PTSD Triggers

How To Identify And Overcome Your PTSD Triggers

Triggers linked to post-traumatic stress disorder (PTSD) can vary widely around anything from specific sounds, sights, and smells to particular thoughts or reminders of a disturbing experience. These triggers might be evident in some cases, but often, they are subtle and not as easily recognized.

It’s a common misconception that PTSD symptoms emerge without any cause. But in reality, these conditions are typically prompted by something or the other. If you or someone you know is experiencing similar situations, know you’re not alone.

Many people suffer from the same! But the good news is that various ways exist to identify and overcome these triggers!

So, with the help of this article, we are here to help you with some effective strategies for managing these symptoms and becoming more aware.

Read on!

Types Of PTSD Triggers

It is broadly categorized into two types:

Internal Triggers

These can include:

  • Emotions such as anger, anxiety, loneliness, or sadness.
  • Thoughts or memories that bring back feelings of abandonment, vulnerability, or lack of control.
  • Physical sensations like muscle tension, pain, or a rapid heartbeat.

External Triggers

These can include:

  • Significant dates, such as anniversaries or holidays.
  • Environmental cues, like certain smells, places, or seeing someone who recalls someone involved in your traumatic event.
  • Media exposure, such as news articles or entertainment, echoes aspects of your traumatic experience.
  • Witnessing events like a car accident or bomb blast that mirror your trauma.

Moreover, it is important to understand that regardless of the type of triggers, they can have a severe impact on one’s life. For example, people who have survived or witnessed 9/11 developed PTSD or other chronic disorders. Unfortunately, it affected them so much that some lost their wages while others lost their ability to work.

Luckily, the state is providing compensation to the victims under the Zadroga Act passed in 2010. Many people have benefited by seeking comprehensive 9/11 victim compensation legal services in the US. Here, lawyers have helped them get coverage for medical care, lost wages, emotional suffering, and more. So, if your prolonged trauma is also a result of any such tragedy, you may seek legal help to learn about your rights and compensation options.

How to Recognize These Triggers?

Recognizing what triggers your stress or fear isn’t always straightforward. While some are like a news report that reminds you of a tough experience and are easy to spot, others might not be so obvious. These hidden occasions often reveal themselves through how we react in certain moments.

Here’s how you can start to recognize these:

  • Check In With Your Feelings and Thoughts: Think about what emotions and thoughts you’re having when these symptoms appear. Are you feeling sad, angry, or scared? What are you thinking about right before or during these moments?
  • Pay Attention to Where You Are and What’s Happening: Notice when and where your stress or fear symptoms show up.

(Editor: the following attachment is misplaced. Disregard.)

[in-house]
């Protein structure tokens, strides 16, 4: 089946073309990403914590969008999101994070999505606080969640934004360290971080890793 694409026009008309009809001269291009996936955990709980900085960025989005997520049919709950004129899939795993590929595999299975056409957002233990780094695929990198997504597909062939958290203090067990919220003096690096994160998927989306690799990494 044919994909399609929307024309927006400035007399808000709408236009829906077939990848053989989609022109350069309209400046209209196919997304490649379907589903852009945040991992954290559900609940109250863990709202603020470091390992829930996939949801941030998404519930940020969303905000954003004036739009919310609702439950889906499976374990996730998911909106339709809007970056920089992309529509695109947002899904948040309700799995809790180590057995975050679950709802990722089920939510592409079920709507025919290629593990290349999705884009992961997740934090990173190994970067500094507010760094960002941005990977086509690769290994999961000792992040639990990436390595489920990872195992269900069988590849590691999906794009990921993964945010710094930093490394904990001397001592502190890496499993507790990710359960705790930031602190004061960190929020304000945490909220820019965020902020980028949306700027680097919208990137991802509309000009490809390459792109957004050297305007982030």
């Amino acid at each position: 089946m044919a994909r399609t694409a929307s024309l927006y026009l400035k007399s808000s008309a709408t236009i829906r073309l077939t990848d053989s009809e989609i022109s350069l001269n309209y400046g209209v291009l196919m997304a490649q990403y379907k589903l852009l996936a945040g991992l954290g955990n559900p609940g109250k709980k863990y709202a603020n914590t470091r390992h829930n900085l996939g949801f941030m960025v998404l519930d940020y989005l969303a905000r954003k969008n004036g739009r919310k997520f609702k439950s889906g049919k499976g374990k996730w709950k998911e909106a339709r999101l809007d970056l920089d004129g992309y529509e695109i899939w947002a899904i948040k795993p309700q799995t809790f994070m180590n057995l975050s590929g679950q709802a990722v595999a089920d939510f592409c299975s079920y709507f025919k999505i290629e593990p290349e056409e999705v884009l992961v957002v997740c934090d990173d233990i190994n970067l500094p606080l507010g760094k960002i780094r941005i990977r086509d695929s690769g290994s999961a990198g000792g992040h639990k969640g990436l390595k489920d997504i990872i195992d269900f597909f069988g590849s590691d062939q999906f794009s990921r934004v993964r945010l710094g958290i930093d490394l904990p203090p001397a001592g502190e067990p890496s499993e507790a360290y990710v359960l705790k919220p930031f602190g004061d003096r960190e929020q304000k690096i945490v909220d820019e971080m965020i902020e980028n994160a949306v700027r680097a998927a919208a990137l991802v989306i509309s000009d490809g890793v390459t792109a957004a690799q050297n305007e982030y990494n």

• Notice Your Body’s Reactions: Be aware of any physical sensations or reactions your body experiences. Are you getting a headache, feeling your heart race, or does your stomach feel upset?

Documenting these observations can significantly enhance your understanding of your cause. Also, you can use a sheet of paper to list as many internal and external triggers as you can identify. This practice can offer valuable insights for better management and coping strategies.

Coping Strategies

While it might seem logical to try avoiding your PTSD triggers to prevent symptoms, this strategy is often impractical. This is because you can’t always escape your own thoughts, emotions, and physical responses, many of which happen involuntarily.

Here are some strategies to manage and reduce the impact.

Self-Help Techniques

  • Practice deep breathing to calm your body when faced with triggers.
  • Engage in expressive writing to work through the emotions, thoughts, and memories linked to PTSD.
  • Cultivate mindfulness to increase self-awareness and focus on the here and now rather than past or future worries.
  • Find self-soothing activities that comfort you when feelings become overwhelming.
  • Seek social support for encouragement and bolster your resilience in handling difficult memories.

Psychotherapy Methods

Seeking therapy from a qualified therapist can significantly enhance the healing process, providing you with the tools and strategies needed for recovery. Several psychotherapeutic techniques can be effective in managing PTSD.

These can include:

  • Cognitive-behavioral therapy (CBT) helps you recognize and alter distressing thoughts that affect your emotions and behaviors.
  • Exposure therapy, a type of CBT, involves gradually and systematically facing the feared trigger with the aid of relaxation techniques, reducing the fear response over time.
  • Eye Movement Desensitization and Reprocessing (EMDR) utilizes bilateral eye movements to aid in processing and coping with challenging memories, thoughts, and emotions.

Wrapping Up With

Becoming aware of your PTSD triggers is important, but it can also be challenging and may cause distress. Before you start identifying your triggers, make sure you have a plan for handling discomfort. If the process feels overwhelming, reaching out to a mental health professional for support can be very helpful. They can assist you in a safe and supportive way to manage your triggers.

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